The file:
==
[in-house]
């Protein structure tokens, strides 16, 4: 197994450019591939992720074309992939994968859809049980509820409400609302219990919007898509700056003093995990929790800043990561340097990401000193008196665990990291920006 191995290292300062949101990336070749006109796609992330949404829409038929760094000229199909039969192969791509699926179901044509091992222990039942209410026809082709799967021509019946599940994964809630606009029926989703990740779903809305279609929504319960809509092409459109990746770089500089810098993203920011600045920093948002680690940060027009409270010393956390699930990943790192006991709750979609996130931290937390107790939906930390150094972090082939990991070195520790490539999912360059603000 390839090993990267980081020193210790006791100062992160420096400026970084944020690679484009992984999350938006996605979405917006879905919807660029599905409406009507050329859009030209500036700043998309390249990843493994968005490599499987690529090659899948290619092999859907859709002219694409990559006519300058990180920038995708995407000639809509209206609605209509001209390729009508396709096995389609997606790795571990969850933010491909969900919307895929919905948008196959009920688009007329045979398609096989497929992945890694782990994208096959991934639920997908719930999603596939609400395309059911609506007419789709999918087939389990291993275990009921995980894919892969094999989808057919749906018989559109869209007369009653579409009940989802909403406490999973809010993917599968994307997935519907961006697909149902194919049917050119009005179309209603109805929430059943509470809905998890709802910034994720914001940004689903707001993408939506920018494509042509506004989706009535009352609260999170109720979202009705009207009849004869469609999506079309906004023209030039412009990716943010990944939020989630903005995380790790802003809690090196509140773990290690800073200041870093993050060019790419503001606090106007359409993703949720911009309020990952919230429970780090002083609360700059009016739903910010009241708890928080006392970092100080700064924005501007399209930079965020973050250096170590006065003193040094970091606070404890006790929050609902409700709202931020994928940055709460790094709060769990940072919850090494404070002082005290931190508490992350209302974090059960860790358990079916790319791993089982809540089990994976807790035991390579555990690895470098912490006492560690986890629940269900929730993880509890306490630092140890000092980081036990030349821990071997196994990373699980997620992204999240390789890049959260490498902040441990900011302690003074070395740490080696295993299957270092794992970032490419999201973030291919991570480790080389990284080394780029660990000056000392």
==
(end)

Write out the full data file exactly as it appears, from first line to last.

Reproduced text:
[in-house]
């Protein structure tokens, strides 16, 4: 197994450019591939992720074309992939994968859809049980509820409400609302219990919007898509700056003093995990929790800043990561340097990401000193008196665990990291920006 191995290292300062949101990336070749006109796609992330949404829409038929760094000229199909039969192969791509699926179901044509091992222990039942209410026809082709799967021509019946599940994964809630606009029926989703990740779903809305279609929504319960809509092409459109990746770089500089810098993203920011600045920093948002680690940060027009409270010393956390699930990943790192006991709750979609996130931290937390107790939906930390150094972090082939990991070195520790490539999912360059603000 390839090993990267980081020193210790006791100062992160420096400026970084944020690679484009992984999350938006996605979405917006879905919807660029599905409406009507050329859009030209500036700043998309390249990843493994968005490599499987690529090659899948290619092999859907859709002219694409990559006519300058990180920038995708995407000639809509209206609605209509001209390729009508396709096995389609997606790795571990969850933010491909969900919307895929919905948008196959009920688009007329045979398609096989497929992945890694782990994208096959991934639920997908719930999603596939609400395309059911609506007419789709999918087939389990291993275990009921995980894919892969094999989808057919749906018989559109869209007369009653579409009940989802909403406490999973809010993917599968994307997935519907961006697909149902194919049917050119009005179309209603109805929430059943509470809905998890709802910034994720914001940004689903707001993408939506920018494509042509506004989706009535009352609260999170109720979202009705009207009849004869469609999506079309906004023209030039412009990716943010990944939020989630903005995380790790802003809690090196509140773990290690800073200041870093993050060019790419503001606090106007359409993703949720911009309020990952919230429970780090002083609360700059009016739903910010009241708890928080006392970092100080700064924005501007399209930079965020973050250096170590006065003193040094970091606070404890006790929050609902409700709202931020994928940055709460790094709060769990940072919850090494404070002082005290931190508490992350209302974090059960860790358990079916790319791993089982809540089990994976807790035991390579555990690895470098912490006492560690986890629940269900929730993880509890306490630092140890000092980081036990030349821990071997196994990373699980997620992204999240390789890049959260490498902040441990900011302690003074070395740490080696295993299957270092794992970032490419999201973030291919991570480790080389990284080394780029660990000056000392």